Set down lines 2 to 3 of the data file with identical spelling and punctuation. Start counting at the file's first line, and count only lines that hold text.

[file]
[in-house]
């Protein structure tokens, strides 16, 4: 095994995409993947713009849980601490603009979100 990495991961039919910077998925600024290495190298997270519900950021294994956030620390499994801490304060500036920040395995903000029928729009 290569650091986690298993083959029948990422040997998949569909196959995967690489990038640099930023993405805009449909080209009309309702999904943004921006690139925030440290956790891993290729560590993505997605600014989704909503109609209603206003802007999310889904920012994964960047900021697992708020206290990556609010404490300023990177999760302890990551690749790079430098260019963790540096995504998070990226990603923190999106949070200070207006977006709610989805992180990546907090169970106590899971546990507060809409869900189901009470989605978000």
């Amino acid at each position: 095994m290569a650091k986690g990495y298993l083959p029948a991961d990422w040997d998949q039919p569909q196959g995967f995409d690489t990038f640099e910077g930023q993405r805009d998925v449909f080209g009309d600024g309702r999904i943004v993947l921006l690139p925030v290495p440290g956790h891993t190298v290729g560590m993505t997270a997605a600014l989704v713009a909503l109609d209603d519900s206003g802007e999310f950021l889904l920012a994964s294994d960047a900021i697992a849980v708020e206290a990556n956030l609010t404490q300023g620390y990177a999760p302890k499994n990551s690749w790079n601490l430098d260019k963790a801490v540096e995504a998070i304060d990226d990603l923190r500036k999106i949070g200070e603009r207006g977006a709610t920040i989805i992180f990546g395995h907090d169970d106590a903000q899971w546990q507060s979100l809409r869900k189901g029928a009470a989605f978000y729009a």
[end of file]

């Protein structure tokens, strides 16, 4: 095994995409993947713009849980601490603009979100 990495991961039919910077998925600024290495190298997270519900950021294994956030620390499994801490304060500036920040395995903000029928729009 290569650091986690298993083959029948990422040997998949569909196959995967690489990038640099930023993405805009449909080209009309309702999904943004921006690139925030440290956790891993290729560590993505997605600014989704909503109609209603206003802007999310889904920012994964960047900021697992708020206290990556609010404490300023990177999760302890990551690749790079430098260019963790540096995504998070990226990603923190999106949070200070207006977006709610989805992180990546907090169970106590899971546990507060809409869900189901009470989605978000």
């Amino acid at each position: 095994m290569a650091k986690g990495y298993l083959p029948a991961d990422w040997d998949q039919p569909q196959g995967f995409d690489t990038f640099e910077g930023q993405r805009d998925v449909f080209g009309d600024g309702r999904i943004v993947l921006l690139p925030v290495p440290g956790h891993t190298v290729g560590m993505t997270a997605a600014l989704v713009a909503l109609d209603d519900s206003g802007e999310f950021l889904l920012a994964s294994d960047a900021i697992a849980v708020e206290a990556n956030l609010t404490q300023g620390y990177a999760p302890k499994n990551s690749w790079n601490l430098d260019k963790a801490v540096e995504a998070i304060d990226d990603l923190r500036k999106i949070g200070e603009r207006g977006a709610t920040i989805i992180f990546g395995h907090d169970d106590a903000q899971w546990q507060s979100l809409r869900k189901g029928a009470a989605f978000y729009a």